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Tag Archives: responsibility

http://www.irishtimes.com/newspaper/breaking/2012/0531/breaking29.html

It would appear that at Bloxham Stockbrokers accounts have been falsified for several years and that the problem involved enormous figures. Now, reassurances have been issued to investors who might be worried. Little is heard, however, of the Bloxham staff who will lose their jobs.

This wasn’t an accounting error. This was wilful. This wasn’t a little backstreet, fly-by-night “enterprise” in fear of being audited. This was a prestigious company which was regularly audited. The fact that the auditors failed should lead to some very hard questioning.

Vincent Browne tackles the auditors. http://politico.ie/social-issues/8586-auditing-firms-banking-crisis-audit-the-auditors.html  He writes about very well-known companies who – despite repeated failure – continue to be taken seriously. Indeed they continue to be awarded work by the state, i.e. the state gives them official recognition of suitability and confidence.

However, because he focusses on these large accountancy/management consultancy firms Vincent doesn’t give due recognition to a couple of issues. Firstly, these failures go to the heart of auditing and its professional status. Secondly, the problem extends beyond the large private firms

The issue of professionalism is at stake here. An essay might be written on its definition which might refer to payment as opposed to being an amateur or to dispassionate as opposed to involved but there is another crucial part of the usual understanding of what it means to be a professional.  Here is the crux of the thing:  if auditors are to be regarded as professionals in the usual sense of the term, they must face their responsibilities individually. In short, when there are failings and problems, questions should be asked not only of the company which employs the auditor but of the auditor himself/herself.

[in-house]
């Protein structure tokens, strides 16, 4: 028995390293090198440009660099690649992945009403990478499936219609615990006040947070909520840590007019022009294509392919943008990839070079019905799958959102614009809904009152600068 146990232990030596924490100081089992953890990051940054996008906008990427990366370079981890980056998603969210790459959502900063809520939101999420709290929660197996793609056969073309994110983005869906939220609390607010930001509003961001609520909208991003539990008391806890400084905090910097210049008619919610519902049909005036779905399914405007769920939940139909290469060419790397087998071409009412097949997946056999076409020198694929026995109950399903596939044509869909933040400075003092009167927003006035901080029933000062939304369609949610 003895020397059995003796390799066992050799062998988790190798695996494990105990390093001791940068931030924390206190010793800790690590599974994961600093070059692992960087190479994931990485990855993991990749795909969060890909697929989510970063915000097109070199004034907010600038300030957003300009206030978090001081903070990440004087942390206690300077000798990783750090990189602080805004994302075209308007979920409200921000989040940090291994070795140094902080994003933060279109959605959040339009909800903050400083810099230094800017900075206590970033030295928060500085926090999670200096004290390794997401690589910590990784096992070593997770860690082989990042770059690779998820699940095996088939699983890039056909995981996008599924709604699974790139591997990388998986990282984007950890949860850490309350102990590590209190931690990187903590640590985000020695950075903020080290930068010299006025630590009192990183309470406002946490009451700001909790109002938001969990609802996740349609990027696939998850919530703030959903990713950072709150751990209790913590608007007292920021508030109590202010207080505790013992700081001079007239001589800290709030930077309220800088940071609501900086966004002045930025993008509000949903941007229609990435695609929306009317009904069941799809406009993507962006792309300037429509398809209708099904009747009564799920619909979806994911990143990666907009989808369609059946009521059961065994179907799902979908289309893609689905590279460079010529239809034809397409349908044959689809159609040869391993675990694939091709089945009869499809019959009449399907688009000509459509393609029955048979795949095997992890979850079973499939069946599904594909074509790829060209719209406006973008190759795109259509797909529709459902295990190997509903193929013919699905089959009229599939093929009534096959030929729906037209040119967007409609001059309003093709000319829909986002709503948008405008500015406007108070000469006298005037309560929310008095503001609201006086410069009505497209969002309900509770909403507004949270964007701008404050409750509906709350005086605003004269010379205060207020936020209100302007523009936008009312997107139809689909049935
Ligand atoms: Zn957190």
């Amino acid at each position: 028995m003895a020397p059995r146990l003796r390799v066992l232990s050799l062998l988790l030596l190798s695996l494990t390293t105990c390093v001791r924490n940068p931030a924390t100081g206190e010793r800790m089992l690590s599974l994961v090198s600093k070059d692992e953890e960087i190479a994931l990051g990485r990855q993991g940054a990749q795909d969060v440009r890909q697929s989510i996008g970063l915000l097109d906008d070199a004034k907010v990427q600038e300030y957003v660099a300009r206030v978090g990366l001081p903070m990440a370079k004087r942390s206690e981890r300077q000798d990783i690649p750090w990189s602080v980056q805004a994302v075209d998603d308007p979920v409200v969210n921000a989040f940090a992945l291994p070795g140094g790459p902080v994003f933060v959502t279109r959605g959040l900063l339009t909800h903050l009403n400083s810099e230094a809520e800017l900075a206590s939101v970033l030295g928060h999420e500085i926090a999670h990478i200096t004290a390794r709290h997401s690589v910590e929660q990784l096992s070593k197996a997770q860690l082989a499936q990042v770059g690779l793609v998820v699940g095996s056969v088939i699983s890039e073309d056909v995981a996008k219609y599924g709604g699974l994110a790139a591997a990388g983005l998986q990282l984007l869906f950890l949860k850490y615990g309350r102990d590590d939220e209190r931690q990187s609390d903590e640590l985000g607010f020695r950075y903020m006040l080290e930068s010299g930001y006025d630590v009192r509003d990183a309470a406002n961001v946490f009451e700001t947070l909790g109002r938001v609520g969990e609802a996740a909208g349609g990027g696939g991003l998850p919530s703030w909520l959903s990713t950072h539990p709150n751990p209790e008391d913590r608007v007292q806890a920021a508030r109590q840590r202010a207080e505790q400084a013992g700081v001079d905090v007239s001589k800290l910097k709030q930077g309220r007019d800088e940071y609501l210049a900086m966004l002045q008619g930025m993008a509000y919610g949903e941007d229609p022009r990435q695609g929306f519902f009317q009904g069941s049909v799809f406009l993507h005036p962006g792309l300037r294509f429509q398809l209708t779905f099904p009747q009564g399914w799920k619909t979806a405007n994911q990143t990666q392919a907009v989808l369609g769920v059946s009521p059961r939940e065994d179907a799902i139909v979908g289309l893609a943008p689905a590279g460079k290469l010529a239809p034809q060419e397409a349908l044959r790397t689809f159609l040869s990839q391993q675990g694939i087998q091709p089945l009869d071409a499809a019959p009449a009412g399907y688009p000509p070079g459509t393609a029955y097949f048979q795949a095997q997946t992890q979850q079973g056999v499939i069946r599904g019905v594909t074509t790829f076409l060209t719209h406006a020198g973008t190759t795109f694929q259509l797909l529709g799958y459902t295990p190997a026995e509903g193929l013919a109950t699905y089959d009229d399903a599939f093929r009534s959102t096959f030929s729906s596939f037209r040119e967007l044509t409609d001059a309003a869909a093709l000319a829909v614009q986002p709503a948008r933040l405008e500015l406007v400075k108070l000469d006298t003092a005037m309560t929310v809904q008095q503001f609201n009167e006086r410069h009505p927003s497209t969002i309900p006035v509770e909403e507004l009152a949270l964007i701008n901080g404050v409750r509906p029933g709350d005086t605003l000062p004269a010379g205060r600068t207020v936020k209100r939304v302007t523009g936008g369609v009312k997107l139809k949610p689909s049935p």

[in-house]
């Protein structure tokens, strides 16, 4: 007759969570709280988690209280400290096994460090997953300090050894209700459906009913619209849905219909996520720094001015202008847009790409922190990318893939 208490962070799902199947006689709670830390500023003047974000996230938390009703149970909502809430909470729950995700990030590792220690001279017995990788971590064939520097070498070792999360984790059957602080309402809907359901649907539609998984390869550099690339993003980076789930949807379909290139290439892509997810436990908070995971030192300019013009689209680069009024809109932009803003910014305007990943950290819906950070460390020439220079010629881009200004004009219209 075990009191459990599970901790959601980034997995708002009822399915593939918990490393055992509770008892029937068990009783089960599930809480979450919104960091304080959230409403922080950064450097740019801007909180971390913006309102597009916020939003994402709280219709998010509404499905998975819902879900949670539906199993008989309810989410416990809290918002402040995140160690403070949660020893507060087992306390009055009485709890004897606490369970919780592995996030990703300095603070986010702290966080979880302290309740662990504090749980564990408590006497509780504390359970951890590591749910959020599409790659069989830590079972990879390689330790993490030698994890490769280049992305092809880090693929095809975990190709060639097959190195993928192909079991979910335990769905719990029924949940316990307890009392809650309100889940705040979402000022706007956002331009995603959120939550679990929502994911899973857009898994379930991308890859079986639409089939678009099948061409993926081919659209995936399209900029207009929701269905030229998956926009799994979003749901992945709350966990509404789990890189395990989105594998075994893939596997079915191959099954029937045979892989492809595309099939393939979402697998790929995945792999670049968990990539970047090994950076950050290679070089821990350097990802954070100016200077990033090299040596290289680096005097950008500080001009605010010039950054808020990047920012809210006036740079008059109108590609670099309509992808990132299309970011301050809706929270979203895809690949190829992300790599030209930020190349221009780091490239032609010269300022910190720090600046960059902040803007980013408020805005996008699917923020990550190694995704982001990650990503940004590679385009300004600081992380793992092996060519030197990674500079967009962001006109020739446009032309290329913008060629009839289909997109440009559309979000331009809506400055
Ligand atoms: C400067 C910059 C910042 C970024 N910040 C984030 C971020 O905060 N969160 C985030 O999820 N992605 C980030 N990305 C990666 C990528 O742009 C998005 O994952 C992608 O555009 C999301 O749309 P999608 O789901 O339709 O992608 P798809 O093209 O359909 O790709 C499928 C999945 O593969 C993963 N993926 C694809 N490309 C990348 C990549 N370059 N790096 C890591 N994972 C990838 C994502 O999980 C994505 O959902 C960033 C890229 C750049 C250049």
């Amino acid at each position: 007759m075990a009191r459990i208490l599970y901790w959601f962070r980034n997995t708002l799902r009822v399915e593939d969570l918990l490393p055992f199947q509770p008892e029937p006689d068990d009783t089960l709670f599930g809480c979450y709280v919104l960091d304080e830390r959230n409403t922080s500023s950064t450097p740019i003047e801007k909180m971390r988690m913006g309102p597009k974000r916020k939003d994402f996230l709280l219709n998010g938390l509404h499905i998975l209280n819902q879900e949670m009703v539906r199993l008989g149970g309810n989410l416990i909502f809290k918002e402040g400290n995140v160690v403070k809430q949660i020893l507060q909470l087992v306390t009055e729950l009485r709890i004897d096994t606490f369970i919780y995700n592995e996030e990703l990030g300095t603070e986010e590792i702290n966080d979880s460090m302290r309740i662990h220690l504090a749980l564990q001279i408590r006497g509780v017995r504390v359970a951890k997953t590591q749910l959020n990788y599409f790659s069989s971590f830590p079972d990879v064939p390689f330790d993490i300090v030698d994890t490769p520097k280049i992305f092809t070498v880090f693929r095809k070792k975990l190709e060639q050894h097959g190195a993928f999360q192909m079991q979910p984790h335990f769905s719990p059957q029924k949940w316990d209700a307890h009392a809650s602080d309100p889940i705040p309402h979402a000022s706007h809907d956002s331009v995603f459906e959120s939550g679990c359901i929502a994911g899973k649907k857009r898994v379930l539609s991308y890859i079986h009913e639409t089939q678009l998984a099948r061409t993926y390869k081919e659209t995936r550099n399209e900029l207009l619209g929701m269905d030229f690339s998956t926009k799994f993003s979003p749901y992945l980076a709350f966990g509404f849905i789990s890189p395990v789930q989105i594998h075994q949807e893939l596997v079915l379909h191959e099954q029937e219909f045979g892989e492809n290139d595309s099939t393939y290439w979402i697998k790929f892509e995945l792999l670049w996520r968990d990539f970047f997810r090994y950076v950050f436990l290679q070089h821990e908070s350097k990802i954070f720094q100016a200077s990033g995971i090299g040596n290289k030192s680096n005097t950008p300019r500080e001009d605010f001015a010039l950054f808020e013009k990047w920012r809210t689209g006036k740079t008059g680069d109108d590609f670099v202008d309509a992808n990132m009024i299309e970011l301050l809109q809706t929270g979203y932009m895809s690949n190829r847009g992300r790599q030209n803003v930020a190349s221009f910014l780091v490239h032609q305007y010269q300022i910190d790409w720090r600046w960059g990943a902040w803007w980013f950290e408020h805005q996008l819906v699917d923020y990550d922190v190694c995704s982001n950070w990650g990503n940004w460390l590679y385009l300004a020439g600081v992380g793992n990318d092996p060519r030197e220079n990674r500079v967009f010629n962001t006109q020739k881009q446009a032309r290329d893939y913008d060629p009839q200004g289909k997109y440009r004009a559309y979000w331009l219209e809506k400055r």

Financial auditing is too important to allow failed practitioners to hide behind their employers. If an auditor has been irresponsible, negligent, incompetent he/she should face sanctions right up to being struck off. Indeed such a level of personal responsibility would countervail the risk that an employer might want a particular outcome.

The second issue absent from Vincent’ piece is that the nonsense extends into the state auditors, the office of the Comptroller and Auditor General. When it was reported that a former member of the board of Fás said that he’d been given assurances by staff of C&AG that all was ok, I wrote to the C&AG to ask if this had been investigated. I also asked had anything been learned from the years of failure to uncover wrongdoing at Fás, had auditing procedures changed, were the staff who had worked on these audits still in place? Many e-mails later, I’m still none the wiser. Well, that’s not entirely true; I was given the run-around rather than an answer but it is clear that nothing changed after Fás.

There seems to be a cumbersome route for initiating complaints against a professional auditor. http://www.iaasa.ie/faq/rms/index.htm What is not clear is whether  complaints are accepted from members of the public as opposed to clients and if this route is open, what is to be done when a member of the public doesn’t know the name of the professional beyond his/her employer.  What is needed is for auditors is something akin to the Irish Medical Council’s approach: http://www.medicalcouncil.ie/Public-Information/Making-a-Complaint-/Making-a-Complaint1.html